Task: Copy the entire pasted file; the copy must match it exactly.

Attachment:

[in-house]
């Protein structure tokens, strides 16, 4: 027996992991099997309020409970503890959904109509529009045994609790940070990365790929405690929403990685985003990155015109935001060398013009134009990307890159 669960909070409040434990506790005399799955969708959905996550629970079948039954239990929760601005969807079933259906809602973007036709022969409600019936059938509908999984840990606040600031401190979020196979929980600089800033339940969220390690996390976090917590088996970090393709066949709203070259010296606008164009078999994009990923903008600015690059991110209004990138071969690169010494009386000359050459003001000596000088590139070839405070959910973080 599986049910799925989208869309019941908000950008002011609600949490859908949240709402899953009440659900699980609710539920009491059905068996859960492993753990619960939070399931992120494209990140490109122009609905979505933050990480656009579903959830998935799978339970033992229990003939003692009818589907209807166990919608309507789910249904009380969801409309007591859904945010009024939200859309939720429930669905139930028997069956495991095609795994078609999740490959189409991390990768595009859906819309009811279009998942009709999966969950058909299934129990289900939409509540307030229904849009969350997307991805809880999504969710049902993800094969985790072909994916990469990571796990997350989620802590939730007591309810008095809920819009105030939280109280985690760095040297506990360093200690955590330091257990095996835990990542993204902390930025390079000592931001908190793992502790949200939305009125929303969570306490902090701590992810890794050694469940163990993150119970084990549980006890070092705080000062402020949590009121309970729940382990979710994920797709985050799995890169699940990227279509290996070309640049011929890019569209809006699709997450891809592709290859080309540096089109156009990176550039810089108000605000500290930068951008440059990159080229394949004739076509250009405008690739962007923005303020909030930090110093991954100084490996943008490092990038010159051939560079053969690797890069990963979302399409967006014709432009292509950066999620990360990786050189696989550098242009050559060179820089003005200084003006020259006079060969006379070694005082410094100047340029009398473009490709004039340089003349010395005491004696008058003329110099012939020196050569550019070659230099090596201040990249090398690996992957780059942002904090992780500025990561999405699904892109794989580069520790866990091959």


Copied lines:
[in-house]
């Protein structure tokens, strides 16, 4: 027996992991099997309020409970503890959904109509529009045994609790940070990365790929405690929403990685985003990155015109935001060398013009134009990307890159 669960909070409040434990506790005399799955969708959905996550629970079948039954239990929760601005969807079933259906809602973007036709022969409600019936059938509908999984840990606040600031401190979020196979929980600089800033339940969220390690996390976090917590088996970090393709066949709203070259010296606008164009078999994009990923903008600015690059991110209004990138071969690169010494009386000359050459003001000596000088590139070839405070959910973080 599986049910799925989208869309019941908000950008002011609600949490859908949240709402899953009440659900699980609710539920009491059905068996859960492993753990619960939070399931992120494209990140490109122009609905979505933050990480656009579903959830998935799978339970033992229990003939003692009818589907209807166990919608309507789910249904009380969801409309007591859904945010009024939200859309939720429930669905139930028997069956495991095609795994078609999740490959189409991390990768595009859906819309009811279009998942009709999966969950058909299934129990289900939409509540307030229904849009969350997307991805809880999504969710049902993800094969985790072909994916990469990571796990997350989620802590939730007591309810008095809920819009105030939280109280985690760095040297506990360093200690955590330091257990095996835990990542993204902390930025390079000592931001908190793992502790949200939305009125929303969570306490902090701590992810890794050694469940163990993150119970084990549980006890070092705080000062402020949590009121309970729940382990979710994920797709985050799995890169699940990227279509290996070309640049011929890019569209809006699709997450891809592709290859080309540096089109156009990176550039810089108000605000500290930068951008440059990159080229394949004739076509250009405008690739962007923005303020909030930090110093991954100084490996943008490092990038010159051939560079053969690797890069990963979302399409967006014709432009292509950066999620990360990786050189696989550098242009050559060179820089003005200084003006020259006079060969006379070694005082410094100047340029009398473009490709004039340089003349010395005491004696008058003329110099012939020196050569550019070659230099090596201040990249090398690996992957780059942002904090992780500025990561999405699904892109794989580069520790866990091959």